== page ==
Your decision to include the letter from your fulsome customer is an insult to me. I am not interested whether other diners had a fantastic experience. You of all people should know that consistency is king, the first meal from the kitchen should be the same as the last. Your attempt to make a comparison between our dreadful experience and your joyous customer is an affront to my intelligence.

    Is this style of complaint handling a modus operandi for all your restaurants, is it in the restaurant operating manual. When you receive a complaint shrug it off with “Sorry mate, shit happens, terribly sorry, oh and by the way we had a letter from a customer who thinks we are great so you must be the odd one out.

    I am in total disbelief of the gap between your media persona and how you deal with customers who pay your wages. Have another look at the letter you sent me. Pass it onto to your recruiters and trainers and managers. See how proud it makes you. If your final opinion is contrary to mine then it is possible you have surrounded yourself with “Yes” men or that you are delusional.

    Neil’s reply to my second email
    Hi Aine
    I would be happy for you to send this correspondence to whoever you like. The only proviso is you send your first complaint letter with it.
    I shall send it on to Rob Broadfield the head food critic of the Western Australian and he can make his mind up about what we do and how much energy we put into our staff. Yes things go wrong from time to time and will so for as long as we have humans involved in this business.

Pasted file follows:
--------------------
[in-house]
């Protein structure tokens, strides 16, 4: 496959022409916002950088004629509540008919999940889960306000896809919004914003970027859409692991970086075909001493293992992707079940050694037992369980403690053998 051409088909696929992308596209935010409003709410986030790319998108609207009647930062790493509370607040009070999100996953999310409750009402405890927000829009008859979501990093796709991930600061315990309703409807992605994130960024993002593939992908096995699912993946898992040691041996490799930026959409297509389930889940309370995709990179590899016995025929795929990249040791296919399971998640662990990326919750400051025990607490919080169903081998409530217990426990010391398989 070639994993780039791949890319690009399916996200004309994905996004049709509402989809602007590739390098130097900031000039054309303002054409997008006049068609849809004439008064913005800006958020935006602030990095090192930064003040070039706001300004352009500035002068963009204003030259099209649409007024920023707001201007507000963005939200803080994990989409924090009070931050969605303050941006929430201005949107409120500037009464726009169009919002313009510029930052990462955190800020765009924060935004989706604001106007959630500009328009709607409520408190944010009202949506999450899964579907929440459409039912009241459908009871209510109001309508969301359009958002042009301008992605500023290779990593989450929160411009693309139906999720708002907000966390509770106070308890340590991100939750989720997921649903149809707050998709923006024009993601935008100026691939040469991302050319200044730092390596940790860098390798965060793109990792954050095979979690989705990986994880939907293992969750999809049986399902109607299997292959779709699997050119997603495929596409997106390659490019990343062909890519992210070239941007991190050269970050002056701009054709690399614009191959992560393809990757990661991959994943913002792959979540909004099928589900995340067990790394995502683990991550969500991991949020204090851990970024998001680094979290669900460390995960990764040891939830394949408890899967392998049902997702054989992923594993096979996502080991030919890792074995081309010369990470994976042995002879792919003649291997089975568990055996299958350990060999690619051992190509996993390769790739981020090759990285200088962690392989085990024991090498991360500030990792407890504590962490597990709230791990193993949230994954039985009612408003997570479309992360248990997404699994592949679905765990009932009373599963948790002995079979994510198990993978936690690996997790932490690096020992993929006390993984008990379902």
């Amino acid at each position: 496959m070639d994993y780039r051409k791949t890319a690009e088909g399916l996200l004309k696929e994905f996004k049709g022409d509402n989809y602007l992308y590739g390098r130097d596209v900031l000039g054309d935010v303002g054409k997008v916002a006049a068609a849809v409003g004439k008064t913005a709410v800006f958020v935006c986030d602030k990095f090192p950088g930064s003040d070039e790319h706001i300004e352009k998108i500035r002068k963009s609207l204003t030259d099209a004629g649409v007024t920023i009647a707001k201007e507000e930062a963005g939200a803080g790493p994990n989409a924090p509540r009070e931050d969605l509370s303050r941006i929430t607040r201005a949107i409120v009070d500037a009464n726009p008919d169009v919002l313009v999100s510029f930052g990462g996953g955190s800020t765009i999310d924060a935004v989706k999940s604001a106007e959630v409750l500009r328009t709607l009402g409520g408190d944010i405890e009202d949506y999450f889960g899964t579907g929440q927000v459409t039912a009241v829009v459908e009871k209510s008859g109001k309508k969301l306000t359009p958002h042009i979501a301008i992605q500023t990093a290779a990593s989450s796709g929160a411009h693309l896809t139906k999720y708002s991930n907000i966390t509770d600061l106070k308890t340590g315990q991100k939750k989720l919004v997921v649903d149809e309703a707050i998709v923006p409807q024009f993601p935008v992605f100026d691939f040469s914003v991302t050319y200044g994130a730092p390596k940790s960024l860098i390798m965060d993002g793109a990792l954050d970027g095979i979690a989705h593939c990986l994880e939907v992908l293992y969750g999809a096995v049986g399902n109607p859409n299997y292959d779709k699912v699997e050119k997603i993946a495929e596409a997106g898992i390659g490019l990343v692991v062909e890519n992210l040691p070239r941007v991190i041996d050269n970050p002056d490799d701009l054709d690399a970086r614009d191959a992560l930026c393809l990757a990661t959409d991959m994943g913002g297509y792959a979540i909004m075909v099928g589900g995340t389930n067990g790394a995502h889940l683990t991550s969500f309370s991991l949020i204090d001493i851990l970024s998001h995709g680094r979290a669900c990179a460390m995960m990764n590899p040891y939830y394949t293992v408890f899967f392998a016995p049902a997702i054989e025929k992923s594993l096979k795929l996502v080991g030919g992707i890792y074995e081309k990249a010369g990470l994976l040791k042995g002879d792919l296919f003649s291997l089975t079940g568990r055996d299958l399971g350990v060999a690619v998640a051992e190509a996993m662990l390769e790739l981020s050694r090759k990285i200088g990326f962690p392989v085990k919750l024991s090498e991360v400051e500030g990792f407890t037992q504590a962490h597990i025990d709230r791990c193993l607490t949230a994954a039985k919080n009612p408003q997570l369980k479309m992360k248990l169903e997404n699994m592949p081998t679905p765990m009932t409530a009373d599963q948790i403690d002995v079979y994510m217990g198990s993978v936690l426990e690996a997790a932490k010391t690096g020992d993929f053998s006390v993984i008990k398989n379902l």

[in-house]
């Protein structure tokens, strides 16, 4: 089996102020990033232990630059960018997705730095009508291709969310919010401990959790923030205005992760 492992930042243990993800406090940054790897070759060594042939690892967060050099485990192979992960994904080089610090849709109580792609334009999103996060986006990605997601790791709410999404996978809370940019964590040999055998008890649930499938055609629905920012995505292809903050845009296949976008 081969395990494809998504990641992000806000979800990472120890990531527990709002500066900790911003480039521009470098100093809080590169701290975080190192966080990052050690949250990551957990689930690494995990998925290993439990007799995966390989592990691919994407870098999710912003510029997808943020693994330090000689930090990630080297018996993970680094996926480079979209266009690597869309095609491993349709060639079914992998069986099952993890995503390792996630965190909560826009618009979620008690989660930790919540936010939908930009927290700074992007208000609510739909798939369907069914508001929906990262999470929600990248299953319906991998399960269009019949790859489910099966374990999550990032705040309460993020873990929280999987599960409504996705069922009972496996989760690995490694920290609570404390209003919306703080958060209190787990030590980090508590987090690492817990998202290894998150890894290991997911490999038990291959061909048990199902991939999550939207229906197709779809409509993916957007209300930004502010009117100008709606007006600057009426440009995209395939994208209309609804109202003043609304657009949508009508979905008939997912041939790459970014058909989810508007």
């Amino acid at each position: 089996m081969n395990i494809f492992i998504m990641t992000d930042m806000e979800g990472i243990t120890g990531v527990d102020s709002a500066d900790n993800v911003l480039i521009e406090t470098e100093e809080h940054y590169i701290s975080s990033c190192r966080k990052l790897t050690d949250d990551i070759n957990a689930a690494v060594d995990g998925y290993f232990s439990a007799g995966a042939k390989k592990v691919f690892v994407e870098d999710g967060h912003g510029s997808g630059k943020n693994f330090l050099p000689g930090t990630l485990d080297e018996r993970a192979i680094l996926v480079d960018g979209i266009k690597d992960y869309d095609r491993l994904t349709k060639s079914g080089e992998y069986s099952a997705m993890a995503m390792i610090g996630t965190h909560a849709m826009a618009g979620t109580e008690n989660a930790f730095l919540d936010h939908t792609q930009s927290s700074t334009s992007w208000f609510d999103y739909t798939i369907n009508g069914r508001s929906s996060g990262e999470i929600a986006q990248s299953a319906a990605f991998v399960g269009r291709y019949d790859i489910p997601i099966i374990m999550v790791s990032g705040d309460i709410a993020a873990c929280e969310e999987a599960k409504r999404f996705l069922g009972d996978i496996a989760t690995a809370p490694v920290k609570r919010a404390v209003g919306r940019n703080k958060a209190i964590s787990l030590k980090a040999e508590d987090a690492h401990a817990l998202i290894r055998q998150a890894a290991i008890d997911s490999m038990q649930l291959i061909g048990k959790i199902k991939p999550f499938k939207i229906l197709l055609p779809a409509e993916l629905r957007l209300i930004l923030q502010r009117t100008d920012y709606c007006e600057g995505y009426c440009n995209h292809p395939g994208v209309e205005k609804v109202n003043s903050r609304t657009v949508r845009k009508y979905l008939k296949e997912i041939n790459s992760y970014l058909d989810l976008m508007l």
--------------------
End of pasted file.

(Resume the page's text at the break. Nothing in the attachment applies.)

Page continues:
You see with 99% of complaints I simply get the apologise and customers back with my compliments and hope that they experience the real Rockpool Bar & Grill and remember that experience. Usually it works quite well.
    But I only use that with people who know how to complain properly. I had no where do go with your letter.
    They can complain about the service, food, drinks, decor, prices anything to do with their dining experience that I can then hopefully turn them around.
    However with you bitter vitriol about me, my staff and my companies training and recruitment methods is a completely different matter.
    When you get personal like that without knowing what we do or who I am is completely out of hand and you should be ashamed of yourself as a human being.
    So if you want to hold me up and say this is not the way to deal with a complaint then so be it, but I will certainly be using you as a shining example of how not to complain and how one behaves without dignity.

  12. Well, Aine, I’m not sure why you thought this correspondence was relevant to my Broadfield post, but it may be of general interest to people landing on this page. Neil Perry has given the OK for it to be forwarded wherever you like, so I’ll leave it up.

    As far as I’m concerned, it’s a good demonstration of how NOT to write complaint letters, and how NOT to respond to them!

    Personally, I have no interest in high-end expensive yuppie joints like Rockpool, so your apparent angst over your experience there is of mild entertainment value only, as far as I’m concerned.

    Down with foodie hipness and elitist restaurants the majority of the food-interested population can’t afford to try.